LIKE THE TV COMMERCIAL USED TO SAY, “CAN YOU TELL THE DIFFERENCE?”
There’s a scene in the movie, “True Lies” where the terrorists have captured and tied up Arnold Schwarzenegger and Jamie Lee Curtis, injected Arnie with truth serum of some sort, and left the room to give the drug time to take effect. Jamie Lee has just discovered that the husband she thought was a dull-as-dishwater computer salesman is in fact a secret agent, and conveniently, this gives her the opportunity to quiz Arnie about this rather significant deception he’s been foisting upon her their entire married life.
At one point she demands, “Have you ever killed anyone?” And he answers, groggily, “Yeah, but they were all bad.”
In Hollywood action movies, the Ends justify the Means all the time. Because Hollywood Movies Aren’t Real.
If Hollywood Movies Were Real, we city dwellers would all be dodging one another’s bullets as we merrily shoot magpies in our back yards.
We don’t live like people in Hollywood movies because if we did, society would descend into bedlam. We live by the Constitution and the Charter of Rights, the Rule of Law and respect for the Principles of Justice. In so doing, we have quite literally created a Civil Society — one in which Canadians are civil to one another. We’re hardly perfect. But most of us signal before turning, open doors for one another, apologize when we get bumped into, let the person with just a couple of grocery items go ahead of us in the supermarket checkout line, pay our bills on time, do not step on others while clawing our way to the top, keep our word, hold our tempers, and treat others with respect in our dealings with them. Because of this, we can go about our lives trusting that most of the time, nobody’s going to screw us over.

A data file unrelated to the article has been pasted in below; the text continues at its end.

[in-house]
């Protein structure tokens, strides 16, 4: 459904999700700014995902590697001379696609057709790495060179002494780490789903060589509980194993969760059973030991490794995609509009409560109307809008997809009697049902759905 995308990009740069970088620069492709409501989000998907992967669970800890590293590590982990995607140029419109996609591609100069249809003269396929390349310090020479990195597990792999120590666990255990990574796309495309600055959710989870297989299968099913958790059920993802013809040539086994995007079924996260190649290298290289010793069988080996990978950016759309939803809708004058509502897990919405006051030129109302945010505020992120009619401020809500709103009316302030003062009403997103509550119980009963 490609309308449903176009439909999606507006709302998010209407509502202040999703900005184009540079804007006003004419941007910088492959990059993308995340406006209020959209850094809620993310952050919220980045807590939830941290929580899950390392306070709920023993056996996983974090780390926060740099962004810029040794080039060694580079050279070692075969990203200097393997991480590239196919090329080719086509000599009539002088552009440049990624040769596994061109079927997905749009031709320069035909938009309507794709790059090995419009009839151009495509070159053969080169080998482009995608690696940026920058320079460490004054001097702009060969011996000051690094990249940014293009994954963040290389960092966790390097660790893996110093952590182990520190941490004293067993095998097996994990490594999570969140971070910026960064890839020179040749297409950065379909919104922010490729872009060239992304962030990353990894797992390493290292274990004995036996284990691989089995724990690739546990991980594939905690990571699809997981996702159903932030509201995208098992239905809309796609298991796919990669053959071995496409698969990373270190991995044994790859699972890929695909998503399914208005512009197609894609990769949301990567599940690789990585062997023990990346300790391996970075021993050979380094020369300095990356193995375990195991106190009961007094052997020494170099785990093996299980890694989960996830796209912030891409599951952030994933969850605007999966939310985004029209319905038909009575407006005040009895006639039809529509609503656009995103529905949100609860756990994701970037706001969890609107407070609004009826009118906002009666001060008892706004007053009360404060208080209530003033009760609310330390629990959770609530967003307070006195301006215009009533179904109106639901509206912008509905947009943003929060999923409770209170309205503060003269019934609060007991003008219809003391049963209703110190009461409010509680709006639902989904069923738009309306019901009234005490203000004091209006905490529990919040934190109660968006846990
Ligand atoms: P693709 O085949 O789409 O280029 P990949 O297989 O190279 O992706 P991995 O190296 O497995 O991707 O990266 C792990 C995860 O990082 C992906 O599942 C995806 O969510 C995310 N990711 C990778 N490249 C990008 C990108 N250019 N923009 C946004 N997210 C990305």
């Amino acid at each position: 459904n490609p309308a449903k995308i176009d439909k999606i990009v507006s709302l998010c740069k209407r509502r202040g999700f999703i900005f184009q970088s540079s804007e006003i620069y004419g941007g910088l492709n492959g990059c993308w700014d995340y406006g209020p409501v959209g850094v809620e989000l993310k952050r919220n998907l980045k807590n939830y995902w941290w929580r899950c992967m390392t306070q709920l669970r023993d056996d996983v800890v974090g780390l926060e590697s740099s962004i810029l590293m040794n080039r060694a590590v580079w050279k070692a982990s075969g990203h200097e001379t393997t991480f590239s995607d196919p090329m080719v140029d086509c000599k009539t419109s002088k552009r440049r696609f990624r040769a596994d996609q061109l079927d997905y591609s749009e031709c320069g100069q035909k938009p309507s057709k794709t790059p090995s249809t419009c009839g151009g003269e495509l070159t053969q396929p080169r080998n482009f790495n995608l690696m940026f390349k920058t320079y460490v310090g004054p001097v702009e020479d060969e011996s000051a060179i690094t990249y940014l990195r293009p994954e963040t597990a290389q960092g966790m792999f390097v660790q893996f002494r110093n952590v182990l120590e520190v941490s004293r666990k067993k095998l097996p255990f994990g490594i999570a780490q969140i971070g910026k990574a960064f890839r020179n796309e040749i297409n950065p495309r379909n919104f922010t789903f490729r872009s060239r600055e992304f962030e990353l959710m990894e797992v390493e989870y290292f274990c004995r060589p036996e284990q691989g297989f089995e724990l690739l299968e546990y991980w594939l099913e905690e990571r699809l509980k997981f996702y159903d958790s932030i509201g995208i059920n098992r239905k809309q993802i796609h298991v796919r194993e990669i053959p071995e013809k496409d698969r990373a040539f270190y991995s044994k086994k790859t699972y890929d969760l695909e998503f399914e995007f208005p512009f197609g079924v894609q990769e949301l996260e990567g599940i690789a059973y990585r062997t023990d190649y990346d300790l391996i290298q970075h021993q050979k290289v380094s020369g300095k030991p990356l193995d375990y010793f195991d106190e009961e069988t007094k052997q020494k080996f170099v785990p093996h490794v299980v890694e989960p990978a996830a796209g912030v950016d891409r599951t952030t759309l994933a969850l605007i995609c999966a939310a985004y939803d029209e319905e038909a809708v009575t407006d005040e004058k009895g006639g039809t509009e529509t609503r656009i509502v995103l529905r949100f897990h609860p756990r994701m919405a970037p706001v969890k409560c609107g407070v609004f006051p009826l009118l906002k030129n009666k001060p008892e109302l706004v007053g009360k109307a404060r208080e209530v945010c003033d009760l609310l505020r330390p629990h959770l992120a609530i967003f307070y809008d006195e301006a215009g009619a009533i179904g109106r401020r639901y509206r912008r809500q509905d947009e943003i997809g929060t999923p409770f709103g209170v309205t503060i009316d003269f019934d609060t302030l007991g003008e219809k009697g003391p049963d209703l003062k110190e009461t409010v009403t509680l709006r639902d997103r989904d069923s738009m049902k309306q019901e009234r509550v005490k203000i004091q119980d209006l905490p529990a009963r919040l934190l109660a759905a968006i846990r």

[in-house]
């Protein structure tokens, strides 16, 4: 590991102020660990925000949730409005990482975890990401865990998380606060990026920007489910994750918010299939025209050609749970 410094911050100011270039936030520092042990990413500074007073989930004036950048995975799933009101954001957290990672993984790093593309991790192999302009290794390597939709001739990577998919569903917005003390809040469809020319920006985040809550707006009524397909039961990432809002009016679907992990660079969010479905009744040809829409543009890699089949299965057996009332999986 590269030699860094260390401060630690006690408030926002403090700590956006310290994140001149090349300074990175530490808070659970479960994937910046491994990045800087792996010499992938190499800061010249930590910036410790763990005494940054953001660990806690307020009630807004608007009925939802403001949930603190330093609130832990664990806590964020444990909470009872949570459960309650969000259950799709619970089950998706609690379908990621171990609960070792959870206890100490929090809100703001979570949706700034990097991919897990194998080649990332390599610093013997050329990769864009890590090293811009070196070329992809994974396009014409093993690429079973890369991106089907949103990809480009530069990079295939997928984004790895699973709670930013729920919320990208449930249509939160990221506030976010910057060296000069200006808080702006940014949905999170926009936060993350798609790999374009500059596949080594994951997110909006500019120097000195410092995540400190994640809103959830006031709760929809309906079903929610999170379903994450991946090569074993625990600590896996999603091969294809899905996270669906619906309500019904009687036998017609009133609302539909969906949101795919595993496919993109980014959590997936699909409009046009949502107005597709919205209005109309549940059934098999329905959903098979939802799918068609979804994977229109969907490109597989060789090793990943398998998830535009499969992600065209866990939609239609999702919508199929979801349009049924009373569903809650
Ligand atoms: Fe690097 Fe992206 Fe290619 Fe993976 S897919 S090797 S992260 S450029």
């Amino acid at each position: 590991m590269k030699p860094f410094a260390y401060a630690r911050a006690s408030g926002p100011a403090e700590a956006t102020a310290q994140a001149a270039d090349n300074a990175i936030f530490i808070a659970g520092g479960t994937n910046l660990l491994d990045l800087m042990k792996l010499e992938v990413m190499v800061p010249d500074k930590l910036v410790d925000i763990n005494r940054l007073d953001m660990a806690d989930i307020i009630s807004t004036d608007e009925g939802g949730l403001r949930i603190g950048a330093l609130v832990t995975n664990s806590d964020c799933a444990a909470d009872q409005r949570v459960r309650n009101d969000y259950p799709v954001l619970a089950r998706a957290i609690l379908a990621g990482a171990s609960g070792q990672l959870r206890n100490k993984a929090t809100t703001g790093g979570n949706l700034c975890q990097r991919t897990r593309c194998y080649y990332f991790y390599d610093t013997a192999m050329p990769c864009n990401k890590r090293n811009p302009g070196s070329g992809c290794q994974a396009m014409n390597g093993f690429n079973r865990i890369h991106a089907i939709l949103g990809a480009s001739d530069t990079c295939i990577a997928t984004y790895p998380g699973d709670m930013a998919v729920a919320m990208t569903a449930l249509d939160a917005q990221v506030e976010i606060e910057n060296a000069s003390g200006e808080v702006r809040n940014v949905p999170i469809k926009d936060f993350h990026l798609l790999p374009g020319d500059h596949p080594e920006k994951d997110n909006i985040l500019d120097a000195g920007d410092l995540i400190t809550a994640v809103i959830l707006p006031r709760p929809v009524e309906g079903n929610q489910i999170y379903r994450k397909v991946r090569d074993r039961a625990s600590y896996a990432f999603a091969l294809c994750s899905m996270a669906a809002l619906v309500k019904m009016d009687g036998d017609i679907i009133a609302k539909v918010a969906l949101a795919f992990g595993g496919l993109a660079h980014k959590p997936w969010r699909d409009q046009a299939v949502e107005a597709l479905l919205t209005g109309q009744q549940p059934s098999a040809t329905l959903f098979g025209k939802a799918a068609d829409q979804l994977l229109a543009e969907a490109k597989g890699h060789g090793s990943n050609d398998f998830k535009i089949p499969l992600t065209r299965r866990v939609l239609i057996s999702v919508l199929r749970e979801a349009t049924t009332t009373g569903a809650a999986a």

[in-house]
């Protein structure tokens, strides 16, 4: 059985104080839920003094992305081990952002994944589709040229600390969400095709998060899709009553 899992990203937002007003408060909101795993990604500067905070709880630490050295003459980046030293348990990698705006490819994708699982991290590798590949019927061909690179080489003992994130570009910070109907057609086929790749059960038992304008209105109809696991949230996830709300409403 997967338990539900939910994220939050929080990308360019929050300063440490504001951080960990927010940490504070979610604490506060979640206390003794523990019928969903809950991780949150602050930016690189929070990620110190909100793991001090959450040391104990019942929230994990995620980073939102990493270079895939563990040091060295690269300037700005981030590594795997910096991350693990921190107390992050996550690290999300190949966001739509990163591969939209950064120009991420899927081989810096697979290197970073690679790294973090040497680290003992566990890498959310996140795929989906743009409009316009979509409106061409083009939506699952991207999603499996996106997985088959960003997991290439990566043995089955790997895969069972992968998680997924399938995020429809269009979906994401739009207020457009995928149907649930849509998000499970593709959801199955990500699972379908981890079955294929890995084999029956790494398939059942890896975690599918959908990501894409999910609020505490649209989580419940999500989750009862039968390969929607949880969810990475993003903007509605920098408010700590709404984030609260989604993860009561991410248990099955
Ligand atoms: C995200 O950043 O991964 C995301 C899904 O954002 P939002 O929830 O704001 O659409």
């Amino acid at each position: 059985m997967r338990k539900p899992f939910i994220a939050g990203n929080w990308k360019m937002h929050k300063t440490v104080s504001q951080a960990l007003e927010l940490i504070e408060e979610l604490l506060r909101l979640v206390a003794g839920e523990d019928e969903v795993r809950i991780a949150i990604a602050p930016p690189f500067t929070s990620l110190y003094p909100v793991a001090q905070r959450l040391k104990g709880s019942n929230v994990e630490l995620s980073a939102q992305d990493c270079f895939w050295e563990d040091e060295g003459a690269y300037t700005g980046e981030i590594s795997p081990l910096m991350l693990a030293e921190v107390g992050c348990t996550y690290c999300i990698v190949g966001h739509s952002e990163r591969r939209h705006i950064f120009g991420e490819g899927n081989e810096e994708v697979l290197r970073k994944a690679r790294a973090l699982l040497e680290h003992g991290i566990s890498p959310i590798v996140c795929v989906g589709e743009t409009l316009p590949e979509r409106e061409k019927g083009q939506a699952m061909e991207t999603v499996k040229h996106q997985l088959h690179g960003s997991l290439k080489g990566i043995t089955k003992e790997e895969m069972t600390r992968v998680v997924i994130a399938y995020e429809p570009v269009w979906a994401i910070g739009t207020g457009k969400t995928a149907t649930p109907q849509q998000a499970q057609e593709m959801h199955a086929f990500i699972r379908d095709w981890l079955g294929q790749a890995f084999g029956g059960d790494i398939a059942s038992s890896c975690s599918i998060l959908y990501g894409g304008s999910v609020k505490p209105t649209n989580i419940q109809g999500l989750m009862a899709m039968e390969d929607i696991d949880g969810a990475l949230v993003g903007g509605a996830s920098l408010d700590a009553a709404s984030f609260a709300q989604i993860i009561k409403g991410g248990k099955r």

Clinton-Gore campaign strategist Paul Begala is generally credited with being the first (of many) to say, “Politics is show business for ugly people.” Although Begala himself says, “I can’t honestly lay claim or credit. I might’ve heard it in a bar. I’m a speechwriter — I just collect these things.” In an interview with the Washington Post five years ago, Begala went on to say, “I first started using that phrase in Texas in the 80s. It’s caught on for obvious reasons — a pithiness that so accurately describes what we’ve all sensed about the two industries. There’s a needy quality that actors and politicians have, but there’s also an element of caprice…both take a lot of talent and drive and discipline, but there’s also an element of lightning striking.”